The Obama administration today is going to try to persuade the Fifth Circuit Court of Appeals to allow for the president’s 2014 executive actions on immigration to move forward.
The arguments at the New Orleans-based appeals court attracted hundreds of immigrant-rights protesters who have long advocated for the executive actions that could affect the millions here illegally, activists at the scene said.
While it is unclear how the court will rule, Judge Carolyn Dineen King appeared sympathetic to the administration’s arguments, particularly on the underlying legality of DAPA, repeatedly pressing Texas Solicitor General Scott Keller over the issue of work permits, which is at the center of the conservative complaints about the order.
“A trial of this magnitude could drag out well beyond the president’s tenure”, said Dale Wilcox, executive director of the Immigration Reform Law Institute, which opposes the immigration program.
“To be clear”, he added, “this court expects the government to be in full compliance with this court’s injunction”.
Over 50 immigrant leaders with the Illinois Coalition for Immigration and Refugee Rights (ICIRR) and allied groups are among those demonstrating in New Orleans.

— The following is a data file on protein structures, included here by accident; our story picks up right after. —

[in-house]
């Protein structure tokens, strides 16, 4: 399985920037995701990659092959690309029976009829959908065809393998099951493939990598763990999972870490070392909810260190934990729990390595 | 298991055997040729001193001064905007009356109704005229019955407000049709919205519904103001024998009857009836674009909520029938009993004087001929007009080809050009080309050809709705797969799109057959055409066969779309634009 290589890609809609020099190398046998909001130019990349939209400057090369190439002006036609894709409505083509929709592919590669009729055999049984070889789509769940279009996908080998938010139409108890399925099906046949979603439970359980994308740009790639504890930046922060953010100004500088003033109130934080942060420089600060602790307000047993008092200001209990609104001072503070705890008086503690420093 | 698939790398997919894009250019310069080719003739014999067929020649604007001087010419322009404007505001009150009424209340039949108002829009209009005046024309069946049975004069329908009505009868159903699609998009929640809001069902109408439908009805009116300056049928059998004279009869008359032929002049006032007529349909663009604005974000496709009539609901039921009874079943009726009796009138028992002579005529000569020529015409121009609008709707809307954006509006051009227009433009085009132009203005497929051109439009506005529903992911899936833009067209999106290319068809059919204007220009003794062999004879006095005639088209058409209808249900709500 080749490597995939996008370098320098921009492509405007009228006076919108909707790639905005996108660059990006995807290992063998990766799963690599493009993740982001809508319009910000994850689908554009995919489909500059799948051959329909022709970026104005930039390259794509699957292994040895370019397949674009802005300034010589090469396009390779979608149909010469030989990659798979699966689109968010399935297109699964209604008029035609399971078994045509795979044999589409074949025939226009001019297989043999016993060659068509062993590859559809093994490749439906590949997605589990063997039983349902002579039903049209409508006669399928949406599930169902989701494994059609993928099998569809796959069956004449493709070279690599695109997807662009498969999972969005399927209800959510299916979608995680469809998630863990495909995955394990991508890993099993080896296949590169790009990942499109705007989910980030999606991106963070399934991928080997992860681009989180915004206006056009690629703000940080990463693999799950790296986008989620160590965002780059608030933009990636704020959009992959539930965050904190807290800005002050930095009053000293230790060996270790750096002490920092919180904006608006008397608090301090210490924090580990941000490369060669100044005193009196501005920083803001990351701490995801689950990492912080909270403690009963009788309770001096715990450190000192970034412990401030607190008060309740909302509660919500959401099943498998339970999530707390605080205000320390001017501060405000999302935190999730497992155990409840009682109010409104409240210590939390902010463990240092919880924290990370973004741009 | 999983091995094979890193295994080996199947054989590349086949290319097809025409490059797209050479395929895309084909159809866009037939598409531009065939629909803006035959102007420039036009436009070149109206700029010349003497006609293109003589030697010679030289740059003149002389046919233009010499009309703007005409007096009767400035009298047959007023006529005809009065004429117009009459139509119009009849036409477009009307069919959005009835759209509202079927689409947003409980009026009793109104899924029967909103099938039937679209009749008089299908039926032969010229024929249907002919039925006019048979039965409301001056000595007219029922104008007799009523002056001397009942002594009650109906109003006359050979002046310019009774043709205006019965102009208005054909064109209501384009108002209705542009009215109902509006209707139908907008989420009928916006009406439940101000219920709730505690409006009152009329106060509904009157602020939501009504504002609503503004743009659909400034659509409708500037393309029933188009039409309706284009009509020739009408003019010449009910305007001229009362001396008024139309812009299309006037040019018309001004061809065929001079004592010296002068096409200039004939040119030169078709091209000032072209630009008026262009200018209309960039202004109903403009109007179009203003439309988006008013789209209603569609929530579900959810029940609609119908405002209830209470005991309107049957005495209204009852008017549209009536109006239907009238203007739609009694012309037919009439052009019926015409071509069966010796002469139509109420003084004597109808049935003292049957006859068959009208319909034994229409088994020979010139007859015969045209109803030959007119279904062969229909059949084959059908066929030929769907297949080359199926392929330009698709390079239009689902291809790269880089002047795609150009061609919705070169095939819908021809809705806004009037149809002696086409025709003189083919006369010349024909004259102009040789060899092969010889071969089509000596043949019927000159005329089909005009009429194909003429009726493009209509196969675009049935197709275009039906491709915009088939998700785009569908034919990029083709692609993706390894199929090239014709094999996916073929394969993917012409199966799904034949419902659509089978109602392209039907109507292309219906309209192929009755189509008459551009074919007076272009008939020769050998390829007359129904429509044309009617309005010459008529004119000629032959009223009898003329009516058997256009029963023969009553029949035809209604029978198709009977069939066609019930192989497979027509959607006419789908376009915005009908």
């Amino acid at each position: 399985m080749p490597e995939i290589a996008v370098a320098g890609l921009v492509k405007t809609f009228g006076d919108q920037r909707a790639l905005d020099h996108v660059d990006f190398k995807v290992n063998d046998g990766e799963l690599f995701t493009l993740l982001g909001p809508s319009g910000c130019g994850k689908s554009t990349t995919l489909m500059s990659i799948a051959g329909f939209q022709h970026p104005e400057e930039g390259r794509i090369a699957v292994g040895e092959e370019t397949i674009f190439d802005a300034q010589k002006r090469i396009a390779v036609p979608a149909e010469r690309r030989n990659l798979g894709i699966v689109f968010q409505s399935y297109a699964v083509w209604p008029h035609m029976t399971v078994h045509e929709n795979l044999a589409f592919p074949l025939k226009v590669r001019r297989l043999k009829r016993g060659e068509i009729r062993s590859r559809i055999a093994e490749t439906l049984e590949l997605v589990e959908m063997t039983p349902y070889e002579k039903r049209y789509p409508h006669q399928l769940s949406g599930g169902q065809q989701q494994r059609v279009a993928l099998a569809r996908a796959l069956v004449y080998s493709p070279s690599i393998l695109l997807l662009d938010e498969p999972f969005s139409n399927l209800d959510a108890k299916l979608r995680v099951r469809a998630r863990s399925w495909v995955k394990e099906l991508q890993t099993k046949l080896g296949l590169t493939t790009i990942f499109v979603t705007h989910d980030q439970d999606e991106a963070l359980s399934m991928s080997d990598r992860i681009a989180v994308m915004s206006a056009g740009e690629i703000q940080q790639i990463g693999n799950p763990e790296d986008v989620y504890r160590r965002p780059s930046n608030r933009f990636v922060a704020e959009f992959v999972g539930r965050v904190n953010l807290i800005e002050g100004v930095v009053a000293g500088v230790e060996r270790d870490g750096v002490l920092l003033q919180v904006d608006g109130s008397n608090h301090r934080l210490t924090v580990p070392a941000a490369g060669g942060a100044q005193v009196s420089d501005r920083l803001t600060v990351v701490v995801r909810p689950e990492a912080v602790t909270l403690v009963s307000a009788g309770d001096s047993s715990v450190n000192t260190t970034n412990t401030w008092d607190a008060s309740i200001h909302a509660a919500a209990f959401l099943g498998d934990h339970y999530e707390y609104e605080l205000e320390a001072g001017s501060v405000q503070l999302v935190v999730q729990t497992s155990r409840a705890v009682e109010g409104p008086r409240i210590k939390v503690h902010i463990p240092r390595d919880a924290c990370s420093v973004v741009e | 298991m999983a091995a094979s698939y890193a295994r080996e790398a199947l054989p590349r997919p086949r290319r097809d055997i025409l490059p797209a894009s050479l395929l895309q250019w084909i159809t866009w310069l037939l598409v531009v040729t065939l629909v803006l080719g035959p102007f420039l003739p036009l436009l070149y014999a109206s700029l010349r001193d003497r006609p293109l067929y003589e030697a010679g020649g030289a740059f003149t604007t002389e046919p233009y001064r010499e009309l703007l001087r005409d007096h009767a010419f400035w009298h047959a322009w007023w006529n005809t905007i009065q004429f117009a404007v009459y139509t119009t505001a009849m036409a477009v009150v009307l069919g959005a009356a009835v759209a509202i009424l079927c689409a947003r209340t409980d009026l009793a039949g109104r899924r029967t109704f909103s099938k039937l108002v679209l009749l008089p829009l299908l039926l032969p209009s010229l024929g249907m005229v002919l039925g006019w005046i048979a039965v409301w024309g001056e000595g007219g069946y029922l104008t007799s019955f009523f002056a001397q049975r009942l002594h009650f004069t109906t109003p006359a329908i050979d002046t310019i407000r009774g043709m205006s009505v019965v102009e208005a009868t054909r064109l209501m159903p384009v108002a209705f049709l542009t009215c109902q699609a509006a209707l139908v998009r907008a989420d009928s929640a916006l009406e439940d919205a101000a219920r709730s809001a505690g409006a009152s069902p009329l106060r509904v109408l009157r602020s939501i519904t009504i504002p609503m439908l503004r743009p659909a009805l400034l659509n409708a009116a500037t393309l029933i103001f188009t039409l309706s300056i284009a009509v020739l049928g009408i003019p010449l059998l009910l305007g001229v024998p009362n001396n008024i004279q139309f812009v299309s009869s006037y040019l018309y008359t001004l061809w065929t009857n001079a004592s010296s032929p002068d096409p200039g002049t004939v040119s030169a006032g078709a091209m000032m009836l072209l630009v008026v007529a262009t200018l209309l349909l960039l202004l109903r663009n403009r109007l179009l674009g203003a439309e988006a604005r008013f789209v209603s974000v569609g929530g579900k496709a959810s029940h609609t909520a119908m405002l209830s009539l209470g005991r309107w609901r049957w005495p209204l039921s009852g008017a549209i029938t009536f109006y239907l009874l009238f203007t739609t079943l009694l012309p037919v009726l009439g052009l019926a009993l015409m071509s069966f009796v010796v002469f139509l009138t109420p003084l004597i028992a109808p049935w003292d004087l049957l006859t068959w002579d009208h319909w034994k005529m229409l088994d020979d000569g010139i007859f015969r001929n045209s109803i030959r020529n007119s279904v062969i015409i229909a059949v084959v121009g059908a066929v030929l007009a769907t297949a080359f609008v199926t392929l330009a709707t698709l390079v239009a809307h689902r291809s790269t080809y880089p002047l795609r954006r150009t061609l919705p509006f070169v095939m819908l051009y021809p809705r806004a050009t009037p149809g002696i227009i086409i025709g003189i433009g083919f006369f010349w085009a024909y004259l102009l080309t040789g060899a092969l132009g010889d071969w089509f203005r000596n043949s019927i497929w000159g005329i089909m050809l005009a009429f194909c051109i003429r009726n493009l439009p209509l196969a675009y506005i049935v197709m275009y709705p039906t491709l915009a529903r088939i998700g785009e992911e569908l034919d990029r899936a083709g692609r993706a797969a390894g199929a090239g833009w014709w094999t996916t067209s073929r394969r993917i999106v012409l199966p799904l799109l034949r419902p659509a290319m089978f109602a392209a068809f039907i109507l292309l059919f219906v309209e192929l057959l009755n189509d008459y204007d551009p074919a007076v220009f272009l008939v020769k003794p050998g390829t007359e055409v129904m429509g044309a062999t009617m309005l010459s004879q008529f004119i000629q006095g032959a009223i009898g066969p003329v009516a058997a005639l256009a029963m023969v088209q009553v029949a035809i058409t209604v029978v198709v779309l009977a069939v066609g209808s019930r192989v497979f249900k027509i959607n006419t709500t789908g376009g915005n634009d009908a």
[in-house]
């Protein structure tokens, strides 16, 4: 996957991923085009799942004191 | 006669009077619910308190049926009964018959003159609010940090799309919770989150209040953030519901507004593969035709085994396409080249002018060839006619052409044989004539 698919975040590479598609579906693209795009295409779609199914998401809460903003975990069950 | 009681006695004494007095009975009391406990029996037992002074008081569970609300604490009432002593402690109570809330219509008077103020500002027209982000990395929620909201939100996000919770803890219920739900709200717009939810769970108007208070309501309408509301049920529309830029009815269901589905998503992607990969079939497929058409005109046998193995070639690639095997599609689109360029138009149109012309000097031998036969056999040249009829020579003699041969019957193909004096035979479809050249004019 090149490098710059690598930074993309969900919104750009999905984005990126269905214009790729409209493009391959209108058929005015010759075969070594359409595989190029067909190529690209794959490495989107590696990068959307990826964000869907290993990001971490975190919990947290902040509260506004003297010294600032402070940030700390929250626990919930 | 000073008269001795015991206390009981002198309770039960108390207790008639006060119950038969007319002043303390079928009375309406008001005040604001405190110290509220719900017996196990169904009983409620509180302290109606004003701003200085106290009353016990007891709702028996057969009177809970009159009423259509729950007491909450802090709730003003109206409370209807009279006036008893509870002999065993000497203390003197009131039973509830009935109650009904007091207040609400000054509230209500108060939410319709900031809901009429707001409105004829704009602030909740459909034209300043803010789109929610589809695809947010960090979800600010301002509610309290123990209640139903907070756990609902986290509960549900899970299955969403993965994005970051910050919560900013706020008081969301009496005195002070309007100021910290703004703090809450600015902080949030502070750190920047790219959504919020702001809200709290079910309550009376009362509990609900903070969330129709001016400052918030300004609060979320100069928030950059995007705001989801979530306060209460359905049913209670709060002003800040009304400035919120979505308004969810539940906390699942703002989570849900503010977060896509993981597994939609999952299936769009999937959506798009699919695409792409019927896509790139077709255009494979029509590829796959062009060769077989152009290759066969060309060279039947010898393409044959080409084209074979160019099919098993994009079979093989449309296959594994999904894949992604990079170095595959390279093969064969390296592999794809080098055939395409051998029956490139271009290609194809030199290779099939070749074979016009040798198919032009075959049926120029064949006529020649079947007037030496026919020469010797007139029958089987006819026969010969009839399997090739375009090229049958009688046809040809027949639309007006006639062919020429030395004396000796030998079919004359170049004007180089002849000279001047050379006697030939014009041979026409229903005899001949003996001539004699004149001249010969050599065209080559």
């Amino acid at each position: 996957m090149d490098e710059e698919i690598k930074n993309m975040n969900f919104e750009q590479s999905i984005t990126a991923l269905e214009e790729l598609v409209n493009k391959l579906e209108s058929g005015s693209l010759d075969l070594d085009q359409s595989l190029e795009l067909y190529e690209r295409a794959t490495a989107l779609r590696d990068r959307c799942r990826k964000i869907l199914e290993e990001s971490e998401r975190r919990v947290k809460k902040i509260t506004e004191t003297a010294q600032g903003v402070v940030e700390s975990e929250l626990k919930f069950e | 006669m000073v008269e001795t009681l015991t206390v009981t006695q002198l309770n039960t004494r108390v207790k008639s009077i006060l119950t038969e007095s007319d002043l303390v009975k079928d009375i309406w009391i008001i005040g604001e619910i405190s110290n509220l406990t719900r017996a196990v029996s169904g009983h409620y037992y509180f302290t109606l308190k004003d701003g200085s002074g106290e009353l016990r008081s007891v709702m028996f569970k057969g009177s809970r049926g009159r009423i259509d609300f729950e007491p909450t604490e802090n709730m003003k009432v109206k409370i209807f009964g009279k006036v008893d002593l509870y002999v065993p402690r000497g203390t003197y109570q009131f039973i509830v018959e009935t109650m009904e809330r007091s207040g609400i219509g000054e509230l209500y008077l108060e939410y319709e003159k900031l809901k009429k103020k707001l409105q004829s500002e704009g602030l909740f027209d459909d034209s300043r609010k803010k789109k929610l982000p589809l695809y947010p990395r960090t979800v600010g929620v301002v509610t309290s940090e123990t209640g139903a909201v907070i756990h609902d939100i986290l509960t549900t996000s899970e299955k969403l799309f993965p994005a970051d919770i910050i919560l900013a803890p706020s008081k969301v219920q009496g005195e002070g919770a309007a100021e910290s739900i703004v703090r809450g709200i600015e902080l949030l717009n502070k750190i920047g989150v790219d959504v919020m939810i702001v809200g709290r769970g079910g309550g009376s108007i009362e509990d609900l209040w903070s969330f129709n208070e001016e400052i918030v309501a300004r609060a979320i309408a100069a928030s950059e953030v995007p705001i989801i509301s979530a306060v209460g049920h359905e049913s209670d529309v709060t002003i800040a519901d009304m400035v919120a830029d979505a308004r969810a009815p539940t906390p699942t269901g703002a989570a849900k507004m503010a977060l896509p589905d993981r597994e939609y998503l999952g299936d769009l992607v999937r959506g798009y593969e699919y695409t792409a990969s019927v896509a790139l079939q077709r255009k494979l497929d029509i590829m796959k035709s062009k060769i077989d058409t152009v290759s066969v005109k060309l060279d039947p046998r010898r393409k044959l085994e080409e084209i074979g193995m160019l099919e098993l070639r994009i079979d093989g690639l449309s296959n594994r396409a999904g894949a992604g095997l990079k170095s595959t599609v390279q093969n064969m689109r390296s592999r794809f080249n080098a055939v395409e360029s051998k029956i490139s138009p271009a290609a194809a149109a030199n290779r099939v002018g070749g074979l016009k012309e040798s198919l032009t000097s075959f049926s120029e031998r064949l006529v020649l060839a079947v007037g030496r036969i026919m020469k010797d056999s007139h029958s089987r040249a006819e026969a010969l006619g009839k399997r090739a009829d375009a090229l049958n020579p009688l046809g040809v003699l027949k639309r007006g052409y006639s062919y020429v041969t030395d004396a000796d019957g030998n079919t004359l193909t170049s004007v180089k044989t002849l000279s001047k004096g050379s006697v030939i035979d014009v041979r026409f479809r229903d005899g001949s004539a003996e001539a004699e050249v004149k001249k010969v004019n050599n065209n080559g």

This report was provided by the Associated Press. Texas and 25 other states challenged the action in federal court.
“Texas believes it can haul the federal government into court and prevent it from making changes to federal immigration policy”, he said.
“I’ve been in the United States for 22 years waiting for immigration reform”, he said.
Obama’s executive orders were meant to expand a program that protects young immigrants from deportation if they were brought to the USA illegally as children.
But supporters of the program, which would have shielded the bulk of Texas’ 1.6 million undocumented immigrants from deportation, aren’t optimistic.
“Barack Obama said himself more than 20 times that he would be ignoring the law if he acted unilaterally to grant dispensation from immigration law”, Abbott said.
The 5th Circuit denied a previous Obama administration request to let the programs take effect.
In May, a three-judge panel of the Fifth Circuit court refused to lift the injunction and allow the government to start implementing the plans while the legal process continued.
In December, Gov. Greg Abbott – then the state’s attorney general – sued the Obama administration, arguing that the president had overstepped his authority by circumventing Congress and taking immigration reform matters into his own hands.
Elrod and Smith, both Republican appointees, disputed the administration’s argument that the states have no standing. Our cities have created new partnerships to ensure that immigrants have access to reliable information and can connect with partner-area organizations that provide services to them. “Just seems to me that … it really is a lot more than prosecutorial discretion”.